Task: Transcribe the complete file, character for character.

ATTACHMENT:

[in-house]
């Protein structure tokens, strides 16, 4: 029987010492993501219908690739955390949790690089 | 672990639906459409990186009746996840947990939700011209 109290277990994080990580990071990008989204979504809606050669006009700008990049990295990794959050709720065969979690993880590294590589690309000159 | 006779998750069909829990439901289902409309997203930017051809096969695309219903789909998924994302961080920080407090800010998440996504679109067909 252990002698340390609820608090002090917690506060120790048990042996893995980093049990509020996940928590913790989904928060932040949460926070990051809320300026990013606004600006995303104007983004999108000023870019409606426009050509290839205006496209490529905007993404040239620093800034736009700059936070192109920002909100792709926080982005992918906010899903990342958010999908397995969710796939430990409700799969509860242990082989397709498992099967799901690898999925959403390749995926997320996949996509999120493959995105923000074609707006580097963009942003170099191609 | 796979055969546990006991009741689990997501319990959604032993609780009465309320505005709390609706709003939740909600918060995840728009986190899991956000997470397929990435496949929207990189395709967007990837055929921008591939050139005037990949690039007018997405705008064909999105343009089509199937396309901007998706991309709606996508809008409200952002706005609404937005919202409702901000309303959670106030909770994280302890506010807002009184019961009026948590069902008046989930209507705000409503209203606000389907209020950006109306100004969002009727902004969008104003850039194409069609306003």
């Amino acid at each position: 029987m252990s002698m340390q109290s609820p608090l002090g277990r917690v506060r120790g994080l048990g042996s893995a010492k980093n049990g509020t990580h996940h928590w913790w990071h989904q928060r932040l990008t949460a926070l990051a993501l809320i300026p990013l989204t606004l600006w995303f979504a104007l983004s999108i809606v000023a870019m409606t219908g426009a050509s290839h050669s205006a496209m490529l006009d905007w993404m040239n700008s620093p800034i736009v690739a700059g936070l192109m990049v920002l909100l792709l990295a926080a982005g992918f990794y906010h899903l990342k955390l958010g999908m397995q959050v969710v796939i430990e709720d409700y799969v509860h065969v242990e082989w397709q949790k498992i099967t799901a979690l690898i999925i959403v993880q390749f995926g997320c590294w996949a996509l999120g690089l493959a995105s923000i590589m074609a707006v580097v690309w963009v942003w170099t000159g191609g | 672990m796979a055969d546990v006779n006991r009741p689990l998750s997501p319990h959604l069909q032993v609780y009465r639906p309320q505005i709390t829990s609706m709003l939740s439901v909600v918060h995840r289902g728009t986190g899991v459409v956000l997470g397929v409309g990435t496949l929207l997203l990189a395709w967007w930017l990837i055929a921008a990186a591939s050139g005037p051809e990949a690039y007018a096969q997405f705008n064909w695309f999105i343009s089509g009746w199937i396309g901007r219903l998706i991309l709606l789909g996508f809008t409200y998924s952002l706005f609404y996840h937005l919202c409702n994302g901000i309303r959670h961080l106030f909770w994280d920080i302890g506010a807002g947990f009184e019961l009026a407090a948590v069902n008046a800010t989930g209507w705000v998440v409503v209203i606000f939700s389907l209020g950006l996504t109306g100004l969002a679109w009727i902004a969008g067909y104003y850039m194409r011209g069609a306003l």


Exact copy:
[in-house]
């Protein structure tokens, strides 16, 4: 029987010492993501219908690739955390949790690089 | 672990639906459409990186009746996840947990939700011209 109290277990994080990580990071990008989204979504809606050669006009700008990049990295990794959050709720065969979690993880590294590589690309000159 | 006779998750069909829990439901289902409309997203930017051809096969695309219903789909998924994302961080920080407090800010998440996504679109067909 252990002698340390609820608090002090917690506060120790048990042996893995980093049990509020996940928590913790989904928060932040949460926070990051809320300026990013606004600006995303104007983004999108000023870019409606426009050509290839205006496209490529905007993404040239620093800034736009700059936070192109920002909100792709926080982005992918906010899903990342958010999908397995969710796939430990409700799969509860242990082989397709498992099967799901690898999925959403390749995926997320996949996509999120493959995105923000074609707006580097963009942003170099191609 | 796979055969546990006991009741689990997501319990959604032993609780009465309320505005709390609706709003939740909600918060995840728009986190899991956000997470397929990435496949929207990189395709967007990837055929921008591939050139005037990949690039007018997405705008064909999105343009089509199937396309901007998706991309709606996508809008409200952002706005609404937005919202409702901000309303959670106030909770994280302890506010807002009184019961009026948590069902008046989930209507705000409503209203606000389907209020950006109306100004969002009727902004969008104003850039194409069609306003």
């Amino acid at each position: 029987m252990s002698m340390q109290s609820p608090l002090g277990r917690v506060r120790g994080l048990g042996s893995a010492k980093n049990g509020t990580h996940h928590w913790w990071h989904q928060r932040l990008t949460a926070l990051a993501l809320i300026p990013l989204t606004l600006w995303f979504a104007l983004s999108i809606v000023a870019m409606t219908g426009a050509s290839h050669s205006a496209m490529l006009d905007w993404m040239n700008s620093p800034i736009v690739a700059g936070l192109m990049v920002l909100l792709l990295a926080a982005g992918f990794y906010h899903l990342k955390l958010g999908m397995q959050v969710v796939i430990e709720d409700y799969v509860h065969v242990e082989w397709q949790k498992i099967t799901a979690l690898i999925i959403v993880q390749f995926g997320c590294w996949a996509l999120g690089l493959a995105s923000i590589m074609a707006v580097v690309w963009v942003w170099t000159g191609g | 672990m796979a055969d546990v006779n006991r009741p689990l998750s997501p319990h959604l069909q032993v609780y009465r639906p309320q505005i709390t829990s609706m709003l939740s439901v909600v918060h995840r289902g728009t986190g899991v459409v956000l997470g397929v409309g990435t496949l929207l997203l990189a395709w967007w930017l990837i055929a921008a990186a591939s050139g005037p051809e990949a690039y007018a096969q997405f705008n064909w695309f999105i343009s089509g009746w199937i396309g901007r219903l998706i991309l709606l789909g996508f809008t409200y998924s952002l706005f609404y996840h937005l919202c409702n994302g901000i309303r959670h961080l106030f909770w994280d920080i302890g506010a807002g947990f009184e019961l009026a407090a948590v069902n008046a800010t989930g209507w705000v998440v409503v209203i606000f939700s389907l209020g950006l996504t109306g100004l969002a679109w009727i902004a969008g067909y104003y850039m194409r011209g069609a306003l």